The facilities currently used by the program are:
- Temple University Hospital
- St. Christopher's Hospital for Children
- Temple University Hospital – Jeanes Campus
Temple University Hospital was founded in 1892 as the Samaritan Hospital, a 20 bed facility with one doctor on its staff. From its modest beginnings, TUH has come a long way and now serves as a tertiary referral center for the tri-state area (Pennsylvania, New Jersey and Delaware). This 732 bed hospital is located on a 26 acre urban campus in North Philadelphia. Temple University Hospital has a number of pioneering clinical programs that provide extraordinary opportunities for hands on clinical experience for residents. The volume of patients treated is substantial with over 50,000 outpatients per year and over 23,000 patients admitted annually. Temple's Emergency Department and Level 1 Trauma Center is one of the busiest in Southeastern Pennsylvania with a heliport to provide access for acute cases from the surrounding region.
The nine story 544 bed Rock Pavilion opened in 1986 and forms the keystone of the medical complex. In addition to the main TUH, the Temple University Health System (TUHS) now consists of several other hospitals, satellite facilities, rehab centers and nursing homes. For several years, TUH has been one of the busiest heart transplant centers in the country. TUH prides itself on its state-of-the-art technology. For example, the IMPAX system allows access to patient CT, MRI and routine radiological studies on patient floors. This allows the team to review current and past films immediately as they round. Technology tools include computerized order entry and retrieval of diagnostic results, as well as digital inpatient medical records. Computer terminals have internet access that allow for prompt retrieval of pertinent literature. The availability of all subspecialties is extraordinary with most routine consults answered in two hours and STAT consults within fifteen minutes. Many of the tertiary care patients seen at Temple pose a unique challenge with unusual or far advanced diseases.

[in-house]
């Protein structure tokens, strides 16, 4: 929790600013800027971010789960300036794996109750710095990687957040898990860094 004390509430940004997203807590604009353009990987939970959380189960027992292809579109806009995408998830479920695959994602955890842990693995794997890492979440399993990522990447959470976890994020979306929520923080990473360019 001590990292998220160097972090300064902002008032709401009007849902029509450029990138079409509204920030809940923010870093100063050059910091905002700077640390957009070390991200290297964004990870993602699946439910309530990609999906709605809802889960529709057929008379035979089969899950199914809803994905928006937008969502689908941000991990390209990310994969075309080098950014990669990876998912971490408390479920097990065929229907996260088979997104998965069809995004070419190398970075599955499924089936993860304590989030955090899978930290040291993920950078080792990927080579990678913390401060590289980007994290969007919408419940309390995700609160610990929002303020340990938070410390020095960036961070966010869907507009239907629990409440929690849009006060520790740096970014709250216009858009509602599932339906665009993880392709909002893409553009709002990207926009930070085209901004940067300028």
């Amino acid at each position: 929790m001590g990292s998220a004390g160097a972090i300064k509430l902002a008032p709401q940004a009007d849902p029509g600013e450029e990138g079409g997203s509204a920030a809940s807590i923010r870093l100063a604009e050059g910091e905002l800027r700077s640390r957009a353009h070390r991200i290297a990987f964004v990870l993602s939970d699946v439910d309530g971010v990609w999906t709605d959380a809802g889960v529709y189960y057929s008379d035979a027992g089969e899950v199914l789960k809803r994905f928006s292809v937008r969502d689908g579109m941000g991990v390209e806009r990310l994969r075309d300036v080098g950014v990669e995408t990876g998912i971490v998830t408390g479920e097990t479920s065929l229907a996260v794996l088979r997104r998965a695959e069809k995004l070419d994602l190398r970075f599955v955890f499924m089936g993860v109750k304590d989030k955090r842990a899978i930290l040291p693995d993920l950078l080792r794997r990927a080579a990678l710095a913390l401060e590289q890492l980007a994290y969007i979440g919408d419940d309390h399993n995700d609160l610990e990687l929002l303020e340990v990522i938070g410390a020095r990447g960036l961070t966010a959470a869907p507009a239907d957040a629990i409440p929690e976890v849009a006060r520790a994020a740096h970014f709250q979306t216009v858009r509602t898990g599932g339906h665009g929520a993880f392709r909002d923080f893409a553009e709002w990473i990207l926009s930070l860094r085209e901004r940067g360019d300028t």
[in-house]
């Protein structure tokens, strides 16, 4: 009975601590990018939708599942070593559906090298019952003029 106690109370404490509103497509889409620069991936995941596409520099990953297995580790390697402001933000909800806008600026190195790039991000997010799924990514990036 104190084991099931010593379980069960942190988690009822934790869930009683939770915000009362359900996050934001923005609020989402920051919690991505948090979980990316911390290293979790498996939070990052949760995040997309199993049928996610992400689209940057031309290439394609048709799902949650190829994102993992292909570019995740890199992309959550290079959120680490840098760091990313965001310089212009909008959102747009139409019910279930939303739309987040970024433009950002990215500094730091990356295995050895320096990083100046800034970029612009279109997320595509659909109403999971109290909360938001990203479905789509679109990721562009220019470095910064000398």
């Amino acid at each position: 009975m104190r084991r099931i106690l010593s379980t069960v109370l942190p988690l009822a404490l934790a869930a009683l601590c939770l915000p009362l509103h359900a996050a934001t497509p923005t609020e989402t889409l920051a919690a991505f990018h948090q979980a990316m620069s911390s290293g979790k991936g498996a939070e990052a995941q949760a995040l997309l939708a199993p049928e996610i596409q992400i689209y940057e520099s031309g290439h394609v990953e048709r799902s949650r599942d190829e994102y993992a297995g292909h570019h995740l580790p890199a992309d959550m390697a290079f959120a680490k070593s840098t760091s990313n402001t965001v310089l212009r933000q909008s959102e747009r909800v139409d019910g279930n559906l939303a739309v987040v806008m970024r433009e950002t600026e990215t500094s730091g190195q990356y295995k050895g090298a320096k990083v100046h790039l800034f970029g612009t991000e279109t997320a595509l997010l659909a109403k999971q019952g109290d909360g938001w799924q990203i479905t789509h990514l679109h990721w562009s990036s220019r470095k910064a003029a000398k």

Because of Temple's location in the heart of an urban and densely populated section of the City of Philadelphia, Temple has always served an important social mission in Philadelphia, in addition to its medical role.